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Volume 24, Number 5—May 2018

Antimicrobial Resistance in Invasive Bacterial Infections in Hospitalized Children, Cambodia, 2007–2016

Andrew Fox-LewisComments to Author , Junko Takata, Thyl Miliya, Yoel Lubell, Sona Soeng, Poda Sar, Kolthida Rith, Gregor McKellar, Vanaporn Wuthiekanun, Erin McGonagle, Nicole Stoesser, Catrin E. Moore, Christopher M. Parry, Claudia Turner, Nicholas P.J. Day, Ben S. Cooper, and Paul Turner
Author affiliations: University of Oxford, Oxford, UK (A. Fox-Lewis, J. Takata, Y. Lubell, N. Stoesser, C.E. Moore, C. Turner, N.P.J. Day, B.S. Cooper, P. Turner); Angkor Hospital for Children, Siem Reap, Cambodia (A. Fox-Lewis, T. Miliya, S. Soeng, P. Sar, K. Rith, G. McKellar, C. Turner, P. Turner); Cambodia-Oxford Medical Research Unit, Siem Reap (A. Fox-Lewis, T. Miliya, S. Soeng, P. Sar, K. Rith, C. Turner, P. Turner); Mahidol-Oxford Tropical Medicine Research Unit, Bangkok, Thailand (Y. Lubell, V. Wuthiekanun, C.E. Moore, N.P.J. Day, B.S. Cooper); University of Colorado, Aurora, Colorado, USA (E. McGonagle); Liverpool School of Tropical Medicine, Liverpool, UK (C.M. Parry); Nagasaki University, Nagasaki, Japan (C.M. Parry)

Cite This Article


To determine trends, mortality rates, and costs of antimicrobial resistance in invasive bacterial infections in hospitalized children, we analyzed data from Angkor Hospital for Children, Siem Reap, Cambodia, for 2007–2016. A total of 39,050 cultures yielded 1,341 target pathogens. Resistance rates were high; 82% each of Escherichia coli and Klebsiella pneumoniae isolates were multidrug resistant. Hospital-acquired isolates were more often resistant than community-acquired isolates; resistance trends over time were heterogeneous. K. pneumoniae isolates from neonates were more likely than those from nonneonates to be resistant to ampicillin–gentamicin and third-generation cephalosporins. In patients with community-acquired gram-negative bacteremia, third-generation cephalosporin resistance was associated with increased mortality rates, increased intensive care unit admissions, and 2.26-fold increased healthcare costs among survivors. High antimicrobial resistance in this setting is a threat to human life and the economy. In similar low-resource settings, our methods could be reproduced as a robust surveillance model for antimicrobial resistance.

Worldwide, invasive bacterial infections are a leading cause of childhood deaths, mostly in low- and middle-income countries (1). Management of such infections is threatened by the rising prevalence of antimicrobial resistance (AMR), particularly among neonates (2). However, data on AMR in invasive bacterial infections in children from low- and middle-income countries are scarce (36).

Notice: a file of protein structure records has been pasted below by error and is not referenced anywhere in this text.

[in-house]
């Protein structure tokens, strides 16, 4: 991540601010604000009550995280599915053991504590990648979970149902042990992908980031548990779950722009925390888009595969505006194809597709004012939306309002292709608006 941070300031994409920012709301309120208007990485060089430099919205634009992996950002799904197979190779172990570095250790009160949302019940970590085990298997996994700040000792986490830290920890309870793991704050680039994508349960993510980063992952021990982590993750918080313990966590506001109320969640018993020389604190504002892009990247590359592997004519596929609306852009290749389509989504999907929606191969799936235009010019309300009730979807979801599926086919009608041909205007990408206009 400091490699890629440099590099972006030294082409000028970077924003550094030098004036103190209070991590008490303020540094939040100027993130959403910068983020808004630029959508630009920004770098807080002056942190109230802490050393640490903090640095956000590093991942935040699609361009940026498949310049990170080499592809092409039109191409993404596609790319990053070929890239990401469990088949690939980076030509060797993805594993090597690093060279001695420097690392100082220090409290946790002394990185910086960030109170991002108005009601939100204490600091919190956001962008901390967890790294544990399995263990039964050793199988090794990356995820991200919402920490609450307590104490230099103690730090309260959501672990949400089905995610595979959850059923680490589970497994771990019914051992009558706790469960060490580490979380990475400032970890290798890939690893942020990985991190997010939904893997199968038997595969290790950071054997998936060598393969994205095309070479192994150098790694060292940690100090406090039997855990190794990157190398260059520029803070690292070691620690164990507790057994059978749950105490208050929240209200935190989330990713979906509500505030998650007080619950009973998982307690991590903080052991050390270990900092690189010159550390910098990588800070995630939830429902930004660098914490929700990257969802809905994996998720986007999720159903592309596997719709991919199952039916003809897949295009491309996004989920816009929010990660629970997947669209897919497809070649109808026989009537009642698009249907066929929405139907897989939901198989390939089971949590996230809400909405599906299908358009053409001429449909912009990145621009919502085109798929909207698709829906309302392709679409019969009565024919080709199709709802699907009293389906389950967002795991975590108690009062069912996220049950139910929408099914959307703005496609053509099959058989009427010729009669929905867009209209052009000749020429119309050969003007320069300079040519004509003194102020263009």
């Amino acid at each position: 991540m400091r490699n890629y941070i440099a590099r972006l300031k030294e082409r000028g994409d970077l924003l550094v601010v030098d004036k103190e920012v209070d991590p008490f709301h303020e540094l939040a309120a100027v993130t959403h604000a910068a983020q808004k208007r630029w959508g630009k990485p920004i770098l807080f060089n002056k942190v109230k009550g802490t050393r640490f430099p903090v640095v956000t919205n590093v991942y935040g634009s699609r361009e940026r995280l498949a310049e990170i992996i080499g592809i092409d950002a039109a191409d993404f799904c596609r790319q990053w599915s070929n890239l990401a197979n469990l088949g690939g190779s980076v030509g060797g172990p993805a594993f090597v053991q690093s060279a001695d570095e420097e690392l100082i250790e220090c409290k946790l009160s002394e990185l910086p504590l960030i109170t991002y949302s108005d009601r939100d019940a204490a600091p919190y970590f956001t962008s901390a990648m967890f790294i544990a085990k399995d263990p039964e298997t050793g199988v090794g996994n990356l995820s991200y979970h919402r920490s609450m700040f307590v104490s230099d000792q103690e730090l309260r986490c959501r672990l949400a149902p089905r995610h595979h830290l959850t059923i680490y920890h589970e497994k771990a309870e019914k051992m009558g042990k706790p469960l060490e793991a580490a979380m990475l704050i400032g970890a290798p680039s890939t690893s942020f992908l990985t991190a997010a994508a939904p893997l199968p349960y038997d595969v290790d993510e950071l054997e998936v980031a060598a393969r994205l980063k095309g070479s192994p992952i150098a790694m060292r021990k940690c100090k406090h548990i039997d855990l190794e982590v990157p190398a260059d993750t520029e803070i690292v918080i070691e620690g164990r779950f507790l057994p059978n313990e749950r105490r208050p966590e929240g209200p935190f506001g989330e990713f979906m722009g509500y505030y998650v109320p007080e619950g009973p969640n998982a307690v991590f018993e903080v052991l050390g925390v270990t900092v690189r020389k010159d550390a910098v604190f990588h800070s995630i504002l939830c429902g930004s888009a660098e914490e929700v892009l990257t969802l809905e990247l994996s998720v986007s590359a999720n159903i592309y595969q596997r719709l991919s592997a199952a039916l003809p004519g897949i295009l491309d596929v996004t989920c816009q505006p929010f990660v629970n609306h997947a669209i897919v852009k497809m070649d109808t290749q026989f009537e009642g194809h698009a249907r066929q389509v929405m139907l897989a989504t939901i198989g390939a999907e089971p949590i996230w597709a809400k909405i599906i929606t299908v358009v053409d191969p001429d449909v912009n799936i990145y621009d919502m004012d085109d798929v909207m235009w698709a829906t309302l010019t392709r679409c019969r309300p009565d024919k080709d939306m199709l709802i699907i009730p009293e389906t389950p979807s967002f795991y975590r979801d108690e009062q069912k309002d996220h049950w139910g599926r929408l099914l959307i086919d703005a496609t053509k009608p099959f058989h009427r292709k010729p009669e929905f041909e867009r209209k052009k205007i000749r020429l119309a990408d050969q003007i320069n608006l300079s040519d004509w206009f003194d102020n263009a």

To combat the global threat of AMR, improved surveillance to detect emerging and long-term resistance trends is vital (7). Several global initiatives, such as the Fleming Fund, have been recently established to improve laboratory capacity in low- and middle-income countries (7,8), and the World Health Organization (WHO) Global Antimicrobial Resistance Surveillance System (GLASS) (9) has targeted 6 invasive pathogens for routine antimicrobial resistance surveillance: Escherichia coli, Klebsiella pneumoniae, Acinetobacter baumannii, Salmonella spp., Staphylococcus aureus, and Streptococcus pneumoniae. Monitoring resistance in these pathogens is particularly important for invasive bacterial infections in children in low- and middle-income countries, where most treatment is empirically prescribed and must be based on reliable contemporaneous resistance data to be effective.

Recent systematic reviews of AMR in invasive bacterial infections in children highlight the paucity of data available and do not report temporal resistance trends (5,6). In addition, although recent studies indicate excess deaths caused by AMR in low- and middle-income countries (10), there is limited evidence describing the economic and mortality burden of resistance at the patient level, particularly among children.

We analyzed 10 years of continuous AMR surveillance data for invasive bacterial infections in children from a sentinel surveillance site in Cambodia and describe resistance trends over time, by age group, and by site of acquisition (community or hospital). To evaluate the excess deaths and cost burden associated with third-generation cephalosporin resistance in community-acquired gram-negative bacteremia in hospitalized children, we analyzed patient-level data.


Study Design and Sample Selection

Angkor Hospital for Children is an ≈100-bed nongovernmental hospital in Siem Reap, Cambodia. Of children admitted, around two thirds reside in Siem Reap Province (11), where the incidence of poverty exceeds 50% (12); 93% are admitted from the community and 7% are transferred from another hospital (P. Turner, unpub data). Because this hospital has no maternity/obstetric ward, all children are born outside the hospital. Blood cultures are routinely taken from febrile (axillary temperature >37.5°C) hospitalized patients, according to clinical algorithms, at no patient cost.

We reviewed hospital microbiology data for 2007–2016 and extracted AMR data for selected blood culture and cerebrospinal fluid (CSF) culture isolates. Target organisms consisted of the 6 GLASS blood culture priority pathogens (9), Neisseria meningitidis (a vaccine-preventable pathogen), and non-GLASS pathogens for which >30 organisms were isolated over the study period. We included in the study the first isolate of a given organism per patient per 14-day infection episode, except for Salmonella spp., for which we included only the first isolate per patient to avoid double counting potential relapses. Clinical data were extracted from hospital patient records. The study was approved by the Angkor Hospital for Children Institutional Review Board (AHC-IRB, 0185-17) and the Oxford Tropical Research Ethics Committee (OxTREC, 508-17).

Procedures and AMR Reporting